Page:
19-02-Acidity Concepts-2 10/27/03 12:54 PM

D. A. Evans

Acidity Trends for Carbonyl & Related Compounds Substituent Effects

Chem 206

Electrons in 2S states "see" a greater effective nuclear charge than electrons in 2P states.
This becomes apparent when the radial probability functions for S and P-states are examined: The radial probability functions for the hydrogen atom S & P states are shown below.

Electronegativity e.g. Compare Carboxylic Acids vs. Ketones

H H C H C

O H O H

H C H C

O CH2H R

(H2O)

pKA = 4.8

pKA 19 pKA 26.5 - S-character of carbon hybridization sp3-orbitals 25% s-character sp2-orbitals 33% s-character sp-orbitals 50% s-character

(DMSO) pKA = 12.3 Hybridization p. . Remember:

Radial Probability

Radial Probability

Carboxylate ion more stabile than enolate because R C O more O electronegative than C O

O C CH2

100 %

100 %

1 S Orbital

2 S Orbital

2 S Orbital 2 P Orbital

3 S Orbital

3 P Orbital

Carbon Acids
R R H R H H RR H R R RR

S-states have greater radial penetration due to the nodal properties of the wave function. Electrons in s states see a higher nuclear charge. The above observation correctly implies that the stability of nonbonding electron pairs is directly proportional to the % of S-character in the doubly occupied orbital. Carbanions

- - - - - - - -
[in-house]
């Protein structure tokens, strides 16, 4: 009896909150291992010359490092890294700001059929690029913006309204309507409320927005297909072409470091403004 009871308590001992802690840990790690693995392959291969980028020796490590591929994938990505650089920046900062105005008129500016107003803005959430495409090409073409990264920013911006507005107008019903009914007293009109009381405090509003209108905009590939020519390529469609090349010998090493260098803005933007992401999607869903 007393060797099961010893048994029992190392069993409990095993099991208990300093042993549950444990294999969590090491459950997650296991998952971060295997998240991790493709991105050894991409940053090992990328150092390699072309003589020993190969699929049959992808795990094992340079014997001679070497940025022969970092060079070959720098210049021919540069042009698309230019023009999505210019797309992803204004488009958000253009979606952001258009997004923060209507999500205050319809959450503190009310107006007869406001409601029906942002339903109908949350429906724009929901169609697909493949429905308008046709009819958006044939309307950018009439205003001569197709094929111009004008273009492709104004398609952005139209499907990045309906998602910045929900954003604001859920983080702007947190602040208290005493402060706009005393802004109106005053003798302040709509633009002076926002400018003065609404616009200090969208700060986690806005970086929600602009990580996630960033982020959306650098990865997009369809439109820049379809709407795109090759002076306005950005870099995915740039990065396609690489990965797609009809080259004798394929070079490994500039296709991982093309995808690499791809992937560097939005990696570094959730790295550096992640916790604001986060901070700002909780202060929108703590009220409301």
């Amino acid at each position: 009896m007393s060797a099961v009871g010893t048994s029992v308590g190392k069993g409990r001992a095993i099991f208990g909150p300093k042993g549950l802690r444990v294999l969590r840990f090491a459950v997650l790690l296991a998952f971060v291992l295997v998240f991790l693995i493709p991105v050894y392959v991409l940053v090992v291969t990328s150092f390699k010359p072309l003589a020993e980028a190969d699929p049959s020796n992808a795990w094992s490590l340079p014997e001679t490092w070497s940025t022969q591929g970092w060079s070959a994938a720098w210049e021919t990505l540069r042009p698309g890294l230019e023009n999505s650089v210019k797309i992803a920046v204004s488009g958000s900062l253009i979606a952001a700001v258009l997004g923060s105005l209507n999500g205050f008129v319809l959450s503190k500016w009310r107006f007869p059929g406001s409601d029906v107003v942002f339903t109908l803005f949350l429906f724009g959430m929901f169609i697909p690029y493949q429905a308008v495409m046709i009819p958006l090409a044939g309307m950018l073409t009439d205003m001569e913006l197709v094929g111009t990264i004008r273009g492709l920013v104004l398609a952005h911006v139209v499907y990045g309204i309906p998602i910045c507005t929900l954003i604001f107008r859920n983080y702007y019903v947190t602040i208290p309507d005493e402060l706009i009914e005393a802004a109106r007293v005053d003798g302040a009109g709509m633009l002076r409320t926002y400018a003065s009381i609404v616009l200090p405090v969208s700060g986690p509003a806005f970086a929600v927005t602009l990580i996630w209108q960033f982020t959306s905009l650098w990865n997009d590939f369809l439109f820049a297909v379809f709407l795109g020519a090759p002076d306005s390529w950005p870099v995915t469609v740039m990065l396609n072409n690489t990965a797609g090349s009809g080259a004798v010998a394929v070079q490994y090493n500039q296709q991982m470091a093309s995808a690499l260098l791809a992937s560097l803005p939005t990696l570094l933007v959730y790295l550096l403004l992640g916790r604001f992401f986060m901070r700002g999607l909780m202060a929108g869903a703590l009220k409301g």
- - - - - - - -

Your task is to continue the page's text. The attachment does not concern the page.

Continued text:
CSP3 Least stable CSP2 CSP Most stable CSP2 CSP Least stable

Hybridzation Bond Angle pKa(DMSO)

sp 180 23

sp2 120 44

sp2 120 39

sp3 109 60

Carbenium ions

CSP3 Most stable

The above trends indicate that the greater the % of S-character at a given atom, the greater the electronegativity of that atom.

19-03-Acidity Concepts-3 10/27/03 12:55 PM

D. A. Evans

Acidity Trends for Carbonyl & Related Compounds


Substituent Effects

Chem 206

Hybridization vs Electronegativity There is a linear relationship between %S character & Pauling electronegativity
5

Alkyl Substituents on Localized Carbanions are Destabilizilng: Steric hinderance of anion solvation

NSP
4.5

Compare: